Marty Dolin saw the world in black and white, both metaphorically and through his camera lens.
He loved to shoot black-and-white photography and when it came to advocating on behalf of refugees, there was no grey area, said his friend and former colleague Marta Kalita. He was all in.
The outspoken activist and former executive director of Welcome Place, now the Manitoba Interfaith Immigration Council (MIIC), died on Wednesday. He was 78 years old.
Dolin helped thousands of refugees settle in the province.
"In the world of refugees and refugee rights, Marty Dolin was an Olympic champion." -Tom Denton
"When I was thinking about Marty, I can picture him sort of in a black and white picture. Not only because black was his favourite colour — he was often wearing black and he was a very good photographer... but also because of his character. Everything about Marty from my perspective was black or white," said Kalita, who is now the program director at MIIC and began at the organization two weeks after Dolin in 1990.
"If he was passionate about something, he was passionate to the bone. So his passion was the well-being of the refugees and the whole movement of the newcomers and Canada as a multicultural country. He was a fearless speaker. He could challenge the government. He could challenge everybody with his conquest.
"And if he didn't like something, then he was also very vocal about it," she added.
Dolin was a native New Yorker with a booming voice and a thick accent from the South Bronx (which he was very proud of, Kalita noted).
He moved to Winnipeg after a visit to Canada, which he told the Free Press about prior to his retirement in 2011.
"A Czech airliner crashed in Newfoundland and there was a thing on the CBC where they were looking for blood donors," Dolin said. He and his wife went to donate at a Halifax hospital and the hardened New Yorker was struck by what he saw.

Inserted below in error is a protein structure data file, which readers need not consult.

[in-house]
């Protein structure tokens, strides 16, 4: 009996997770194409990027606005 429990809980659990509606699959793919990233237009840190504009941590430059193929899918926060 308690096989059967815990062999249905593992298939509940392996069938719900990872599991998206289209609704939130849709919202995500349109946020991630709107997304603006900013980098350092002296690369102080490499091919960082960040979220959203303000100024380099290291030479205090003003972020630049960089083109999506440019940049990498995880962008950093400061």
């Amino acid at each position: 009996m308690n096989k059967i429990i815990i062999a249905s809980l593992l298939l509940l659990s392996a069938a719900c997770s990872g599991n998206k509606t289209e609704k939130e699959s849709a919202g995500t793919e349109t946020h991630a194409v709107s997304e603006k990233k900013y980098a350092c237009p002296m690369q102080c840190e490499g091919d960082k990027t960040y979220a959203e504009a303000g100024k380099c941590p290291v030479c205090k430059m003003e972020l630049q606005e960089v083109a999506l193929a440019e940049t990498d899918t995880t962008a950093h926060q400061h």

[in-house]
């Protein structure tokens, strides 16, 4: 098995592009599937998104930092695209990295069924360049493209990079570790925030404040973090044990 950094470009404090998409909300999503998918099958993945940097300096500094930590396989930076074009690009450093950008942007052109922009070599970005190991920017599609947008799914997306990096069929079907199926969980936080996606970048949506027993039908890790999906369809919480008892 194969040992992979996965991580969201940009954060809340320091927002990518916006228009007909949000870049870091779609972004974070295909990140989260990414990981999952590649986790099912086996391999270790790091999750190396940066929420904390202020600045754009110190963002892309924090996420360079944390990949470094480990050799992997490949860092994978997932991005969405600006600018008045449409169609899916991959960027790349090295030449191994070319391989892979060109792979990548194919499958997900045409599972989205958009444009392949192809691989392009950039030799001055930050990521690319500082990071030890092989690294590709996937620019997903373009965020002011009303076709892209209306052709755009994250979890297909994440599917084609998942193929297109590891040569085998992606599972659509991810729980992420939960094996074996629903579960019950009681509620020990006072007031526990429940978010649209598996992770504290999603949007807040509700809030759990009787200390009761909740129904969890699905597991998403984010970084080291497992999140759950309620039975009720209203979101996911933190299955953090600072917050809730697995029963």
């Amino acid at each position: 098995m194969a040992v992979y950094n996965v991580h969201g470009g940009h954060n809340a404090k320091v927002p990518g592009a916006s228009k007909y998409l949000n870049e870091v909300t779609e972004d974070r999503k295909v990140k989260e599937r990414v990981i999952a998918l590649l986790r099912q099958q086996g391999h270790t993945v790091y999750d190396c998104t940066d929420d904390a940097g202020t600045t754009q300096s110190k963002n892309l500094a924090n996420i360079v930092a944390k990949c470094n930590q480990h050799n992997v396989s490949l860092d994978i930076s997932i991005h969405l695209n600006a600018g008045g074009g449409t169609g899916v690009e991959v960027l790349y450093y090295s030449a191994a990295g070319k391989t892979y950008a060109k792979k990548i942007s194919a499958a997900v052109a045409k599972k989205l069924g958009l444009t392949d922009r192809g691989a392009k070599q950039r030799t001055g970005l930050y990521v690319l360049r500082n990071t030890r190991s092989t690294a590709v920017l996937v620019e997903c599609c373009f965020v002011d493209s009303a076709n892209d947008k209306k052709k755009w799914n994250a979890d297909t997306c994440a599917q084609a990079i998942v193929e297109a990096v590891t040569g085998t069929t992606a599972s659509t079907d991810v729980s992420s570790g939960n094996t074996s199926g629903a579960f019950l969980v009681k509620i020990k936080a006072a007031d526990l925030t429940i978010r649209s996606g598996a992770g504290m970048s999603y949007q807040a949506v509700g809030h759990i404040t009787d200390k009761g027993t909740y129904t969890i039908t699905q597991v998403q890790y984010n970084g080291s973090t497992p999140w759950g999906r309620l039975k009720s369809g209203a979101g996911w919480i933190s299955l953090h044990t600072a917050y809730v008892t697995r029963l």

"There was a line five blocks long with people standing in the rain... willing to give their blood to people they didn't know," said Dolin, whose late wife Mary Beth was the NDP MLA for Kildonan between 1981 and 1985.
"I can't imagine any other country doing this. That kind of empathy and that kind of support's why Canada has done well. Canadian people want to help, and they want to help refugees."
Dolin was elected for one term to the seat Mary Beth left after she died of cancer. He served as an MLA for nearly two years in the Manitoba Legislature before leaving to focus on work with refugees.
Kalita said Dolin also came to Canada because he didn't want to be recruited to fight in the Vietnam War. He objected to the war and was much more interested in pursuing social-justice issues.
Rita Chahal, the current director of MIIC, said Dolin left a legacy at Welcome Place, which included helping many new Canadians land jobs.
"He was always outspoken and he was never afraid to speak his mind or challenge people, but it was always with the most well-intentioned way, always on behalf of the clients that he was taking care of and serving," Chahal said.
Funeral plans are still being determined and MIIC will take part in some way, she said.
Tom Denton, executive director of administration and sponsorship at Hospitality House Refugee Ministry in Winnipeg, was a longtime friend and former co-worker of Dolin's.
"Both here at home and across Canada in the refugee resettlement sector, Marty Dolin was a legend. He will remain one," Denton said, calling him "a truly great man" and "a rough diamond."
"In the world of refugees and refugee rights, Marty Dolin was an Olympic champion."
— with files from Carol Sanders
Jessica Botelho-Urbanski covers the Manitoba Legislature for the Winnipeg Free Press.
Updated on Thursday, February 15, 2018 at 3:04 PM CST: adds quotes, info